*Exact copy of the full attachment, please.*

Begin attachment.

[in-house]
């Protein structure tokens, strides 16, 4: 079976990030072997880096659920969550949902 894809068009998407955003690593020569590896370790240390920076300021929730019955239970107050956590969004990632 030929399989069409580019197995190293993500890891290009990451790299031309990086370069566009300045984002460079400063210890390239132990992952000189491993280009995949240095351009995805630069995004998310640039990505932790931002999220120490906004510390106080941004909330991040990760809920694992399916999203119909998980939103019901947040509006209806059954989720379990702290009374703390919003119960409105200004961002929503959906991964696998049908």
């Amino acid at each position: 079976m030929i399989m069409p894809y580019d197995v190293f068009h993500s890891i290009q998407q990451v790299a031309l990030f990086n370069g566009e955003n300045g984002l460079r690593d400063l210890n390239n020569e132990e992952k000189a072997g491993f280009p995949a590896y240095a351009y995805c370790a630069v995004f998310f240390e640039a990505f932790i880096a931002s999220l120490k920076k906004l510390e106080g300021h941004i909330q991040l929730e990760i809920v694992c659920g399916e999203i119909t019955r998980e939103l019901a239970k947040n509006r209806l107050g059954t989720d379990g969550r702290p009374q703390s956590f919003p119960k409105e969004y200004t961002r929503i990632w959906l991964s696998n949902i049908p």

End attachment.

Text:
[in-house]
């Protein structure tokens, strides 16, 4: 079976990030072997880096659920969550949902 894809068009998407955003690593020569590896370790240390920076300021929730019955239970107050956590969004990632 030929399989069409580019197995190293993500890891290009990451790299031309990086370069566009300045984002460079400063210890390239132990992952000189491993280009995949240095351009995805630069995004998310640039990505932790931002999220120490906004510390106080941004909330991040990760809920694992399916999203119909998980939103019901947040509006209806059954989720379990702290009374703390919003119960409105200004961002929503959906991964696998049908």
């Amino acid at each position: 079976m030929i399989m069409p894809y580019d197995v190293f068009h993500s890891i290009q998407q990451v790299a031309l990030f990086n370069g566009e955003n300045g984002l460079r690593d400063l210890n390239n020569e132990e992952k000189a072997g491993f280009p995949a590896y240095a351009y995805c370790a630069v995004f998310f240390e640039a990505f932790i880096a931002s999220l120490k920076k906004l510390e106080g300021h941004i909330q991040l929730e990760i809920v694992c659920g399916e999203i119909t019955r998980e939103l019901a239970k947040n509006r209806l107050g059954t989720d379990g969550r702290p009374q703390s956590f919003p119960k409105e969004y200004t961002r929503i990632w959906l991964s696998n949902i049908p």